And if you are using a meter to test make sure it is set to the DC volts and not the ohms range.  Modern DMMs will generally just respond with an erroneous reading if attempting to measure voltage on the resistance or ohms scale but the older analog types can end up with a bent pointer, open coil, etc.when significant voltage is applied to the terminals when the meter is set to measure resistance.  

 

Rodger

EOS 1DX M3, 1DX M2, 1DX, 5DS R, M6 Mark II, 1D M2, EOS 650 (film), many lenses, XF400 video

So would most of you just suggest I throw away both of the batteries?

I have 2 different legit Canon chargers, and both of them go to green light on these batteries,

and all 4 camera bodies that take this battery are not turning on with it.

 

None of my bodies have trouble turning on with any batteries besides these 2

 

If the solution is to just dispose of them, what is correct procedure for this?

 

I'm an Australian living in Nashville

Back in Australia there were chains called "Battery World" and they would dispose of / recycle batteries of all kinds from watch batteries to car batteries.. - I believe they could also run 'is it dead' tests.. but I don't know of any such chains in America..

 

 

Batteries Plus has retail locations in Nashville and they may take the batteries at no charge to recycle, you can contact one of the local stores and ask.  If not they probably can suggest the proper drop-off point in the area.  And thanks very much for having the courtesy to properly dispose of the old batteries!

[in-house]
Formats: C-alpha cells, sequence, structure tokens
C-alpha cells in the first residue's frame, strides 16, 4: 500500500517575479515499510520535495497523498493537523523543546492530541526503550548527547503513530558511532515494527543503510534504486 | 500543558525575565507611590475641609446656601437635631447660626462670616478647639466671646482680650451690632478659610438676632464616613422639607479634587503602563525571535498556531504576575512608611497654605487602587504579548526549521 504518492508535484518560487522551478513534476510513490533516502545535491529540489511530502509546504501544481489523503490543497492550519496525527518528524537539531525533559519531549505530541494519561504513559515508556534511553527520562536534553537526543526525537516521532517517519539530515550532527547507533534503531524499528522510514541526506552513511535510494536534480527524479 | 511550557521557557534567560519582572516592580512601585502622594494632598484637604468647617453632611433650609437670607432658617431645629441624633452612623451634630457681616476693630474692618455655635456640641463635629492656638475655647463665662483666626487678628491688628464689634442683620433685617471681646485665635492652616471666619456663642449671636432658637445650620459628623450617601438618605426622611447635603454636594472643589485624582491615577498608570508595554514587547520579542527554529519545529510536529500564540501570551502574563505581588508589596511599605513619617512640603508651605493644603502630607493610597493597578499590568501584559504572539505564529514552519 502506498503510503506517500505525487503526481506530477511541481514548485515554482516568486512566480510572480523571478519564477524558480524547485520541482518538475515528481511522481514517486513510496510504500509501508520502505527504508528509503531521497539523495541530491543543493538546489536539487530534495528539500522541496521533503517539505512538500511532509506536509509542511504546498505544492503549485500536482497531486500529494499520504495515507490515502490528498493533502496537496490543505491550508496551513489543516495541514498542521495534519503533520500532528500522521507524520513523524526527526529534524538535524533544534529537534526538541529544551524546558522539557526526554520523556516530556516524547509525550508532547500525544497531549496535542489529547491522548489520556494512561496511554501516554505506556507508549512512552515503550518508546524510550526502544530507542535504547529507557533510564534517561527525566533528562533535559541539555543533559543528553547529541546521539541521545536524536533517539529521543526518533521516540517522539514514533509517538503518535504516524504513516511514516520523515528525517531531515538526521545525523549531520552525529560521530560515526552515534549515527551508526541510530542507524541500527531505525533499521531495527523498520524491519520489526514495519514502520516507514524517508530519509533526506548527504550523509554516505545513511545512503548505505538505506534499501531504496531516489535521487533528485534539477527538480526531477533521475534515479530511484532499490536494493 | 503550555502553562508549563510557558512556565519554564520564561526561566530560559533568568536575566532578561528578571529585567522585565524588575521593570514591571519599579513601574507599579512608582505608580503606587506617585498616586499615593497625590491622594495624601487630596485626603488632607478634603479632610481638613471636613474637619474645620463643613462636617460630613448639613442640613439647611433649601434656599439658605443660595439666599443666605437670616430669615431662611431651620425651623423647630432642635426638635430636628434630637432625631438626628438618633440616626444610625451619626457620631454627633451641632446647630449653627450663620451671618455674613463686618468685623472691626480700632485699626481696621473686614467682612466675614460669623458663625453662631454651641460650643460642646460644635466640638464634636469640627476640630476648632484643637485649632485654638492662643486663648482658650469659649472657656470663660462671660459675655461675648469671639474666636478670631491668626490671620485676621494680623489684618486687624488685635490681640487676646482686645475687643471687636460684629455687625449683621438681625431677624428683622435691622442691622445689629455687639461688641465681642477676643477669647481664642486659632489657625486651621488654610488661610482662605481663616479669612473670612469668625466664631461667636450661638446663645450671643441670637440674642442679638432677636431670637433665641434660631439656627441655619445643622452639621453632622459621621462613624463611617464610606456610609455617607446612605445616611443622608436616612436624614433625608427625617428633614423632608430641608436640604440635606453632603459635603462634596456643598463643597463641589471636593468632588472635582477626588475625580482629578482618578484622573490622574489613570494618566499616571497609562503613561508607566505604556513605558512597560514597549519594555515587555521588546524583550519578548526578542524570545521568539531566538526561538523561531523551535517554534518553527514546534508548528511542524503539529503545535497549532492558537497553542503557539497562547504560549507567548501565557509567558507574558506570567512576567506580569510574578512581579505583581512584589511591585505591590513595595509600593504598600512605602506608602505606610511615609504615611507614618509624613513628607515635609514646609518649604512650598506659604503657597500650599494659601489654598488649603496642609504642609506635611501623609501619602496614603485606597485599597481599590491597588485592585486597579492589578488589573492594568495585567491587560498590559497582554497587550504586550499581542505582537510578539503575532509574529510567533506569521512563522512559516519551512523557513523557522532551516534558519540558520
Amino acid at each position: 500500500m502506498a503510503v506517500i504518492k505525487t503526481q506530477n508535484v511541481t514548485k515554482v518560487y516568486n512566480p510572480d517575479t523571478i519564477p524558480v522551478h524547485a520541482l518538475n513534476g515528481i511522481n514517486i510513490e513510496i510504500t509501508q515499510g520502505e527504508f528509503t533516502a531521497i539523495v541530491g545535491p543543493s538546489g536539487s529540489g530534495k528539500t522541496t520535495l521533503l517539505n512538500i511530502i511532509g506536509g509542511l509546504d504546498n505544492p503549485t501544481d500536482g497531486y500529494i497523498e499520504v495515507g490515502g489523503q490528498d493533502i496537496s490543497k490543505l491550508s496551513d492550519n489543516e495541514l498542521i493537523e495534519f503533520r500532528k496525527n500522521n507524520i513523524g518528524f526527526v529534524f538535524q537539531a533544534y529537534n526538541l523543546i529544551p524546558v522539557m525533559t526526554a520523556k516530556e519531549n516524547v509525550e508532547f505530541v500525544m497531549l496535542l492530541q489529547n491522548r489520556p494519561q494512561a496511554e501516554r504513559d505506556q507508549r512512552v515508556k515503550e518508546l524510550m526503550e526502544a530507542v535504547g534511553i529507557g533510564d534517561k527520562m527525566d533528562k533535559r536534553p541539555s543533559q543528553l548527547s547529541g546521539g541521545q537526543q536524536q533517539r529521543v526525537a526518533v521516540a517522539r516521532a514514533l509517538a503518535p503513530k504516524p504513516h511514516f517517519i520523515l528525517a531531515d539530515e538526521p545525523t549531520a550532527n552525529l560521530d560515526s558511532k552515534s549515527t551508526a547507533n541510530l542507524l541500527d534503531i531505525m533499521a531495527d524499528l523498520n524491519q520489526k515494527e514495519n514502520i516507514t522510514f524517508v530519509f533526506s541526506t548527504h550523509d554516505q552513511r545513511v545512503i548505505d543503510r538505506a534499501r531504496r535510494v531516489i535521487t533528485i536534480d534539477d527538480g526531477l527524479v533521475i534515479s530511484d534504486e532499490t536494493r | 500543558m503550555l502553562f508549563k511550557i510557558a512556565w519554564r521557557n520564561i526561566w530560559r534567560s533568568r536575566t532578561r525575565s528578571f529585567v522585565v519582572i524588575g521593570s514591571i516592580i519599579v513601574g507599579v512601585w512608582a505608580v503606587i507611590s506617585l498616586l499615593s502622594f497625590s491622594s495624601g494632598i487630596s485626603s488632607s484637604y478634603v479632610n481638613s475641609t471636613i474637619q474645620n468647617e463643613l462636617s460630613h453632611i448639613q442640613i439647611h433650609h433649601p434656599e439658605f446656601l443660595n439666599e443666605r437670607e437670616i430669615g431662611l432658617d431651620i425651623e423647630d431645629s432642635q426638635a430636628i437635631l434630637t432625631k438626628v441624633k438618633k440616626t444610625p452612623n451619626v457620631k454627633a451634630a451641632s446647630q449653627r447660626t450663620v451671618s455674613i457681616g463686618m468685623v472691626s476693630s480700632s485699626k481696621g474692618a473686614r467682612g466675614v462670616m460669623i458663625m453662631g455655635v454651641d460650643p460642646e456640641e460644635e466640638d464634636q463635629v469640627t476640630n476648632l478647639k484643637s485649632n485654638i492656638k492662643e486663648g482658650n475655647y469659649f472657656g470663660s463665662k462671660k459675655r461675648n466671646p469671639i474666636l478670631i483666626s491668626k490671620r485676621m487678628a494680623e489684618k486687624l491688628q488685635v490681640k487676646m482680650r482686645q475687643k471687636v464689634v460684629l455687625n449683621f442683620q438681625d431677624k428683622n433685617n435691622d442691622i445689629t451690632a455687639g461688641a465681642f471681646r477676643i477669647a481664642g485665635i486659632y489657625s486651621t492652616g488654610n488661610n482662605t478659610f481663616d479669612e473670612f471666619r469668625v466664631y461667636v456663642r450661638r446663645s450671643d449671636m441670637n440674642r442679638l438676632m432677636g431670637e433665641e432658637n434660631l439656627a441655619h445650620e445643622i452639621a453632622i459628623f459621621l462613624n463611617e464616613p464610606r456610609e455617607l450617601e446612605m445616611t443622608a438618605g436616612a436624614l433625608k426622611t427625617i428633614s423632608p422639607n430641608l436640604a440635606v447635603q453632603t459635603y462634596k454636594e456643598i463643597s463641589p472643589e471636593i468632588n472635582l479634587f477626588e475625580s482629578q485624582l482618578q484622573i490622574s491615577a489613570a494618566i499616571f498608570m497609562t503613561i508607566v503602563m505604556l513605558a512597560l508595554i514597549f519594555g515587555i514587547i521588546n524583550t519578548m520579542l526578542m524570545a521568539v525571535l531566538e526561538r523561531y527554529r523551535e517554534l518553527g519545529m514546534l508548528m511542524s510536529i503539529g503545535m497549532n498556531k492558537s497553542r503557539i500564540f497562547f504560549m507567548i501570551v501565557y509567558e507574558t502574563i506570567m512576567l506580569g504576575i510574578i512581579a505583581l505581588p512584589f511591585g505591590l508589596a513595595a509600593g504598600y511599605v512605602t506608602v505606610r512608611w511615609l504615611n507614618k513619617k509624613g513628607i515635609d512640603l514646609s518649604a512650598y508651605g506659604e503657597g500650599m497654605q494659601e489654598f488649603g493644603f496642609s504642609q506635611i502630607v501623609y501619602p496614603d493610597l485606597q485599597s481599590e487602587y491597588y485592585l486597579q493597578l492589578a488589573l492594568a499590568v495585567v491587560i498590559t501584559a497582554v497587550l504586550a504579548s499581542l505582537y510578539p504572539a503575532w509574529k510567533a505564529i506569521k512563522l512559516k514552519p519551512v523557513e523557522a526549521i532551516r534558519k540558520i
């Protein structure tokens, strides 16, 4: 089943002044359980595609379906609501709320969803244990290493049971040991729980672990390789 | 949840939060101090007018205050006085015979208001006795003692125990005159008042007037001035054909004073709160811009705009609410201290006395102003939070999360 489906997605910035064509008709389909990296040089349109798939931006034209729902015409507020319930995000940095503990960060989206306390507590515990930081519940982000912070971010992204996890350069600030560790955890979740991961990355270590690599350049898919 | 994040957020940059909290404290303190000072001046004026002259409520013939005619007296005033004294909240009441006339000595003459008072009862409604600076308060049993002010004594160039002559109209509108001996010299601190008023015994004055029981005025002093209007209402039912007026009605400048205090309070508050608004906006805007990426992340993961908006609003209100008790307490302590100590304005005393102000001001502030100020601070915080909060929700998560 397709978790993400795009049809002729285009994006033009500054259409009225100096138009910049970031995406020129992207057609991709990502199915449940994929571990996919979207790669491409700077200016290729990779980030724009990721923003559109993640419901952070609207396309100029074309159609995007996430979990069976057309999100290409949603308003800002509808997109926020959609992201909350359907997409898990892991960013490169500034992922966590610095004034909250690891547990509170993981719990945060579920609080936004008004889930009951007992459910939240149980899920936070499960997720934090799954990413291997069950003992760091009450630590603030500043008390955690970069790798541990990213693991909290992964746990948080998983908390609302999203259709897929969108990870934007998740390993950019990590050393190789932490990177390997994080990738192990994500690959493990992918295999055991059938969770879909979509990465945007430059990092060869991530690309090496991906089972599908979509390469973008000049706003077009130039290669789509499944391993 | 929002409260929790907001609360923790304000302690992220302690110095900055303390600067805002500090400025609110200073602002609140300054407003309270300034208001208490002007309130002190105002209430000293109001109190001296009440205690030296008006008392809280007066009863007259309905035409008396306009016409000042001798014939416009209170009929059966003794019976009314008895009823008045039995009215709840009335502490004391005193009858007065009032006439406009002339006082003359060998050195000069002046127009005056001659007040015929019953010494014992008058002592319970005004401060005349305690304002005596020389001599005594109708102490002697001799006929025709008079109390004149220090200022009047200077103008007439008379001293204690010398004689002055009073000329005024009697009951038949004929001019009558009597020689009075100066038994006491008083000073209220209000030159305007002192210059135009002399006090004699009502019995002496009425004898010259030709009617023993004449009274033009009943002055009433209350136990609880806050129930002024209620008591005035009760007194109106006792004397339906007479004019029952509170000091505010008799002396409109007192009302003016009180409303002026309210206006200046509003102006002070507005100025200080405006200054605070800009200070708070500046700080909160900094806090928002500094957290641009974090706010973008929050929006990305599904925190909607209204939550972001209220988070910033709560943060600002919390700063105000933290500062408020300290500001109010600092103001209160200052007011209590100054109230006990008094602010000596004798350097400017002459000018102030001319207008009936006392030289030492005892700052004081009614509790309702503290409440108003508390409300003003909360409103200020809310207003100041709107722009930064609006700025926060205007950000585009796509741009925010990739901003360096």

Given your results it is pretty clear those batteries have reached their end of life.  Unless you can find a good recommendation for an aftermarket battery I would replace them with Canon batteries even though they are more expensive.  I was in a rush a couple of years ago and bought a pair of highly rated third party batteries from Amazon and although the price was right and they sort of worked when using my 1DM2 in the high frame rate mode these batteries would randomly but frequently create a camera error.  Replacing them with the real thing cured the problem.

 

Rodger

EOS 1DX M3, 1DX M2, 1DX, 5DS R, M6 Mark II, 1D M2, EOS 650 (film), many lenses, XF400 video


@skysimonephotowrote:

So would most of you just suggest I throw away both of the batteries?

I have 2 different legit Canon chargers, and both of them go to green light on these batteries,

and all 4 camera bodies that take this battery are not turning on with it.

 

None of my bodies have trouble turning on with any batteries besides these 2

 

If the solution is to just dispose of them, what is correct procedure for this?

 

I'm an Australian living in Nashville

Back in Australia there were chains called "Battery World" and they would dispose of / recycle batteries of all kinds from watch batteries to car batteries.. - I believe they could also run 'is it dead' tests.. but I don't know of any such chains in America..

 


https://www.nashville.gov/Public-Works/Neighborhood-Services/Special-Hazardous-Waste/Electronic-Wast...

Bob
Philadelphia, Pennsylvania USA


@shadowsports wrote:

 

 

Electrical voltage can be measured with an ohms meter.


No, voltage is measured with a voltmeter and measuring battery voltage without putting the battery under load tells you very little.

Resistance in Ohms is measured with an ohmmeter, and is not relevant to the OP's problem.

 

Batteries that have reached the end of their life will often show a green light on the charger, this light is only an indication from the charger that the battery has reached the full charging voltage and a dying battery will often show this very soon after putting it on charge, it is not an indication of the batteries capacity or quality.

Tim
Authority

Hello skysimonephoto, 

 

If you have found that the batteries are no longer functional, we recommend that you consider recycling it.  

For rechargeable battery recycling and disposal information, please call 1-800-8-BATTERY